Is the market crash similar to 2008 and 2001?

Lokeshwarri SK BL Research Bureau | Updated on March 09, 2020

After all, global events triggered the two previous bear markets and the current decline

As stocks fell like ninepins across the globe on Monday, many market old-timers would have been reminded of the market crashes in 2008 and 2001, when stocks seemed to slide down a similar abyss.

On the other hand, most new entrants in the stock market, who began investing over the past decade, would have been shocked by the ferocity of the current down-move, since declines in the market index in a single session have rarely exceeded 2 per cent.

With a large amount of liquidity infused by global central bank policies supporting equity prices, stocks had been on a dream-run through 2019. But the global risk-off sentiment, due to the severity of the Covid-19 outbreak, has set off a wave of panic selling across asset classes and regions.

Large single-day price falls, akin to that witnessed on Monday, were fairly common in the last two major market corrections — following the sub-prime mortgage crisis in 2008 that triggered the global financial crisis and after the bursting of the dotcom bubble in 2000.

How does the current correction in the Indian stock market compare with the earlier corrections, in 2008 and 2001? Are there any similarities? What are the takeaways?

Extent of the fall

If we consider the time taken by the current market correction and the magnitude, this does not qualify as a major bear market similar to the 2008 or 2001 declines. While the decline in the Sensex since the peak of 42,273.87 on January 20, 2020, has been quite swift, it has lasted less than two month so far.

The Sensex has so far lost 16 per cent from its recent peak. Declines from the peak need to be at least 20 per cent to qualify as a bear market and most severe declines have exceeded 30 per cent.

Following the sub-prime mortgage crisis in late-2007, there was a severe global equity market sell-off in 2008 that accelerated following Lehman Brothers’ bankruptcy in September 2008. The stock market decline in India began from the March 2008 high of 21,206 and lasted up to the December 2008 low of 7697. The fall from the peak in 2008 was 64 per cent and it lasted more than 10 months.

The decline in 2000, following the the dotcom bubble, made the Sensex lose 46 per cent from the peak, and lasted around 18 months.

Market valuation

The valuation of the Sensex was quite pricey when the decline began in January 2020, trading at a price earning multiple of 25.2 times its trailing 12 months earnings. The valuation had been marked up due to two factors. One, large institutional investors converging on large-cap stocks formed the Sensex basket, thus increasing their stock price.

Two, the earnings growth of most companies had been impacted by slowing demand and other cyclical factors. Following the correction, Sensex PE has moved lower to 21.8 times.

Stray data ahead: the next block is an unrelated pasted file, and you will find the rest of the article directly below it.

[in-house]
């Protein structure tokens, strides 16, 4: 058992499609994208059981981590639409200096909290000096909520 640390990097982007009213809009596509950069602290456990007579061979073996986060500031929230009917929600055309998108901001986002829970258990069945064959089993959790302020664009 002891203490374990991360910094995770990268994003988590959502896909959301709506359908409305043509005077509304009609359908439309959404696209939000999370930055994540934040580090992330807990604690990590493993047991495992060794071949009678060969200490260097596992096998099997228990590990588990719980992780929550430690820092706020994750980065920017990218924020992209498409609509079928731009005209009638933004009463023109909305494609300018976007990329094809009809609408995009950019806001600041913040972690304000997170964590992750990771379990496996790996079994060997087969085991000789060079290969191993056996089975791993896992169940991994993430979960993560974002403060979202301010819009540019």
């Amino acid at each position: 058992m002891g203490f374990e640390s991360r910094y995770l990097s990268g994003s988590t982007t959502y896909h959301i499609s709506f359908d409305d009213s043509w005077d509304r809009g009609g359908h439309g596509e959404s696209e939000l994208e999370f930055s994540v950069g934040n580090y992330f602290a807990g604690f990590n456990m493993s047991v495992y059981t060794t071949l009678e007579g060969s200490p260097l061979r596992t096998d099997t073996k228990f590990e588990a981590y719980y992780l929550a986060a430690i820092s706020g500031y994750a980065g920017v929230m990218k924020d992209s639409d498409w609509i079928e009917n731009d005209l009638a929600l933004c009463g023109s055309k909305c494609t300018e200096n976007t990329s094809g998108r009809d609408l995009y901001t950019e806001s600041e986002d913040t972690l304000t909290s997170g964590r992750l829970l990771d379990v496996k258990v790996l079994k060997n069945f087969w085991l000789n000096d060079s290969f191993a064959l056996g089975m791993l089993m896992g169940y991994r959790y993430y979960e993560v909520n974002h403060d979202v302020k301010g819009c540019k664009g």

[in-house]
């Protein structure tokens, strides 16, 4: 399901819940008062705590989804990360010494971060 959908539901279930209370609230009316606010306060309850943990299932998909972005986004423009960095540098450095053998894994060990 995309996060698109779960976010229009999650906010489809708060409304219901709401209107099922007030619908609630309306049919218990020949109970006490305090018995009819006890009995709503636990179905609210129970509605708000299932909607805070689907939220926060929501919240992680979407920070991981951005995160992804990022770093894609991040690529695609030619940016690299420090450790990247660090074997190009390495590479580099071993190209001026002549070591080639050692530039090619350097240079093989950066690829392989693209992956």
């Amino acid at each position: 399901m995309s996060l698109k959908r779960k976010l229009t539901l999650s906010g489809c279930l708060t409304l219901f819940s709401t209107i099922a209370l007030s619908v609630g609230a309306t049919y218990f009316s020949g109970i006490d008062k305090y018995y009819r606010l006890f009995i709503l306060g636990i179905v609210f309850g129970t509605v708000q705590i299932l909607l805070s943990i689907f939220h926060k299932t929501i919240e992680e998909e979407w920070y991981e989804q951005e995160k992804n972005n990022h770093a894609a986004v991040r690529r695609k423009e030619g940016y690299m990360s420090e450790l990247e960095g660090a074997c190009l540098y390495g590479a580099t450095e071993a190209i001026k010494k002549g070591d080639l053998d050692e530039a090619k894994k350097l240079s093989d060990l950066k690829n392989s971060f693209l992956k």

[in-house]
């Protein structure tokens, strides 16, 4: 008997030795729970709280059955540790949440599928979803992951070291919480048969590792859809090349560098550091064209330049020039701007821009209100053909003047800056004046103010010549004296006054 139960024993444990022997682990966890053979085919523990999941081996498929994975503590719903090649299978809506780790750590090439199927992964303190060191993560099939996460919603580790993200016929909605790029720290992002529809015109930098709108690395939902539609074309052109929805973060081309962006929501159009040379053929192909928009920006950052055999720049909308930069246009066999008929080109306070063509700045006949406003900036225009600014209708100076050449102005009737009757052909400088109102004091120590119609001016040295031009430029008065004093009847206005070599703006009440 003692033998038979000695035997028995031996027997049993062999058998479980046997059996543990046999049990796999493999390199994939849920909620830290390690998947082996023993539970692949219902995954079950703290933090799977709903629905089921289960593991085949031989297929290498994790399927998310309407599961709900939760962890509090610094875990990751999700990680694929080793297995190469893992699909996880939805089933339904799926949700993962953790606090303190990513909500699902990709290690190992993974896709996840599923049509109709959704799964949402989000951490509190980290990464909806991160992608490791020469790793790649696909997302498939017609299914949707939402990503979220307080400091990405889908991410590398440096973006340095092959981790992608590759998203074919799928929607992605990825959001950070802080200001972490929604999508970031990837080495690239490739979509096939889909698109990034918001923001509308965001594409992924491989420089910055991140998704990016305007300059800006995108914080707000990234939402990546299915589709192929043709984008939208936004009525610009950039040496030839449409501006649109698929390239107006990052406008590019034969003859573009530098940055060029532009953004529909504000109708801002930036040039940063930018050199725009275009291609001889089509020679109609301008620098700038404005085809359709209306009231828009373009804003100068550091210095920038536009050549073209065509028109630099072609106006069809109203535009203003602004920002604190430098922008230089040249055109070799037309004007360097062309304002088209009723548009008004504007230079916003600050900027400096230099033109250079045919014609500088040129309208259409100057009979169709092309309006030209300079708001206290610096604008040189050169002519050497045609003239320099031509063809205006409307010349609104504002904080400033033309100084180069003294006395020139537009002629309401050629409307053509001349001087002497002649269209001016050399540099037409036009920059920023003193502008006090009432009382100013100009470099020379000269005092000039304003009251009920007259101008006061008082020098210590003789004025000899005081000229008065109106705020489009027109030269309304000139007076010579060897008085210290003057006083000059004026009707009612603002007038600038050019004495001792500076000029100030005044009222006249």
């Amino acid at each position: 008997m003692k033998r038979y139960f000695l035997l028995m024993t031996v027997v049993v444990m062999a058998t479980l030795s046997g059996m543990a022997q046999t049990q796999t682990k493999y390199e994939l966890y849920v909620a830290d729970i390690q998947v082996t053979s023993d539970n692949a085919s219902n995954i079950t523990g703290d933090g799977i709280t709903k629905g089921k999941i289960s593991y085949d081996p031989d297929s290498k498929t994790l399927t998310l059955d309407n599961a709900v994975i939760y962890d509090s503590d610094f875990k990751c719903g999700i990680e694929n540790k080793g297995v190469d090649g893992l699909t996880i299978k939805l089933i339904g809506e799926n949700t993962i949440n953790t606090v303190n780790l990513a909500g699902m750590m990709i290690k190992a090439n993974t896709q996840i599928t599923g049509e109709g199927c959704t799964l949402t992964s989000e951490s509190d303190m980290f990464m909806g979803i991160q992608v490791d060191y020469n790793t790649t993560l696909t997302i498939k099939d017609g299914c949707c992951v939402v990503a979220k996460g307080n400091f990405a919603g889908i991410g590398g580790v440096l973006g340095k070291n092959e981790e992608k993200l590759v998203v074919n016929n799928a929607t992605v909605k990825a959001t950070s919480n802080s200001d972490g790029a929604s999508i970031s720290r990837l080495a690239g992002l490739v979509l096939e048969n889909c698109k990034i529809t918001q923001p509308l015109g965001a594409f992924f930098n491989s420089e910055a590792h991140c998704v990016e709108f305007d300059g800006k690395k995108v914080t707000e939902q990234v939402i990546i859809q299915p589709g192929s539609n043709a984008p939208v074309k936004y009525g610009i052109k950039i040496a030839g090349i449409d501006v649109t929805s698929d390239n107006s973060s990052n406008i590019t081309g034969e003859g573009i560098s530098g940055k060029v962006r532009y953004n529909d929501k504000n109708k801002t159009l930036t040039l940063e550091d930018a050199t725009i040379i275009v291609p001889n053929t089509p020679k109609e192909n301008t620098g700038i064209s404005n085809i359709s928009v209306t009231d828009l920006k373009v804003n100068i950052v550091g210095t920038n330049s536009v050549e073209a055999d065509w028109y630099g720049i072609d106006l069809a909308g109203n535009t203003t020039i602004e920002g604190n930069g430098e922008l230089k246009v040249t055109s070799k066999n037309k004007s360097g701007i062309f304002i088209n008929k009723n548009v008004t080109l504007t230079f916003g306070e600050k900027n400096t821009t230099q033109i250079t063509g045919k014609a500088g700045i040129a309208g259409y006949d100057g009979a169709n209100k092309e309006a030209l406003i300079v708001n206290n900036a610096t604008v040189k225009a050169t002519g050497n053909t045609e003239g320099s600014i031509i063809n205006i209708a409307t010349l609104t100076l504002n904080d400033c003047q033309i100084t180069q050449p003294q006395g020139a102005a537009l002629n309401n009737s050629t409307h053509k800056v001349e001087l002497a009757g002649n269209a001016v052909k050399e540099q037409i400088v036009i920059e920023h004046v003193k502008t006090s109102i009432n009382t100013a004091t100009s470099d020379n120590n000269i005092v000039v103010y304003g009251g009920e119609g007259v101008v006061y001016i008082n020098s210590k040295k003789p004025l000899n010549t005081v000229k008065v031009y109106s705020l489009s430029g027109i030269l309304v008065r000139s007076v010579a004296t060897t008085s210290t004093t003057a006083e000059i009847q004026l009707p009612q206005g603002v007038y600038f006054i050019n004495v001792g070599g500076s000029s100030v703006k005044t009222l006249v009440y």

The valuation of the Sensex in December 2007 was also quite elevated, at 22 times its trailing earnings. But the sharp decline in stock prices in a small time-span had made the Sensex’ PE decline to 11 times by December 2008.

In 2000, the Sensex PE declined from 20 times in December 2000 to 13 times by September 2001 as the decline accelerated.

In other words, though Sensex valuation has corrected slightly, it can even halve from these levels, if the fall accelerates. That will of course, be a buying opportunity from a long-term perspective.

Earnings growth

According to Bloomberg, earnings growth for the Sensex in 2020 is expected to be 9 per cent over its 2019 earnings. In other words, earnings expectations for the Sensex components have been considerably tempered given the liquidity challenges, problems facing consumer-oriented sectors, commodity companies being impacted by global price correction and regulatory issues in other segments.

In contrast, the earnings growth in 2007 was very strong, at 38 per cent, as many companies had begun expanding capacities with demand being robust and private capex cycle at its peak.

The most striking similarity between the two previous bear markets and the ongoing decline is that the trigger has been a global event that had a considerable impact on global growth. The increase in global risk-aversion caused foreign portfolio investors to pull money out of India in 2008 as well, thus exacerbating the decline.

Takeaways for investors

Given that the impact of the Covid-19 on global growth is not yet known, it is not possible to gauge the extent of the current decline. If the contagion is contained soon and normalcy is restored, it is possible that we could get away with a far shallower correction compared to 2008 or 2001, perhaps 20-30 per cent.

But a deeper fall is also likely, if risk aversion continues. In that event, valuations can move to mouth-watering levels as seen in the previous declines. Best to be ready for such an eventuality.

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Published on March 09, 2020
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